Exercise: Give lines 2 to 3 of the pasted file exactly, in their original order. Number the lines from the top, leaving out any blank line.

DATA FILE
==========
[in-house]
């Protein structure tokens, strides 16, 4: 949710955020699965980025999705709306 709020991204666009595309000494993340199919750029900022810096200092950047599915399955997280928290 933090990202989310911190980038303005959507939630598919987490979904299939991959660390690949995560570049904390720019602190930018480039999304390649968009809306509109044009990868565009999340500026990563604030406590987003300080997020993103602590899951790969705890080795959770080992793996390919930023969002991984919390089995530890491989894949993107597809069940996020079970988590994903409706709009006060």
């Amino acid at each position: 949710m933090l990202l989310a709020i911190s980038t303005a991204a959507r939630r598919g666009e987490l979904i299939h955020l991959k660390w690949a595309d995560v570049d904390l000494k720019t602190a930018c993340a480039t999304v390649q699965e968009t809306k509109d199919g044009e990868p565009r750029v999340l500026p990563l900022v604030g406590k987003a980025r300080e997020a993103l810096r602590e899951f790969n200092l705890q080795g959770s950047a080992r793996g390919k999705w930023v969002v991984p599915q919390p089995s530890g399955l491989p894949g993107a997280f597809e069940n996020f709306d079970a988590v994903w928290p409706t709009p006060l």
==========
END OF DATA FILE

């Protein structure tokens, strides 16, 4: 949710955020699965980025999705709306 709020991204666009595309000494993340199919750029900022810096200092950047599915399955997280928290 933090990202989310911190980038303005959507939630598919987490979904299939991959660390690949995560570049904390720019602190930018480039999304390649968009809306509109044009990868565009999340500026990563604030406590987003300080997020993103602590899951790969705890080795959770080992793996390919930023969002991984919390089995530890491989894949993107597809069940996020079970988590994903409706709009006060």
């Amino acid at each position: 949710m933090l990202l989310a709020i911190s980038t303005a991204a959507r939630r598919g666009e987490l979904i299939h955020l991959k660390w690949a595309d995560v570049d904390l000494k720019t602190a930018c993340a480039t999304v390649q699965e968009t809306k509109d199919g044009e990868p565009r750029v999340l500026p990563l900022v604030g406590k987003a980025r300080e997020a993103l810096r602590e899951f790969n200092l705890q080795g959770s950047a080992r793996g390919k999705w930023v969002v991984p599915q919390p089995s530890g399955l491989p894949g993107a997280f597809e069940n996020f709306d079970a988590v994903w928290p409706t709009p006060l």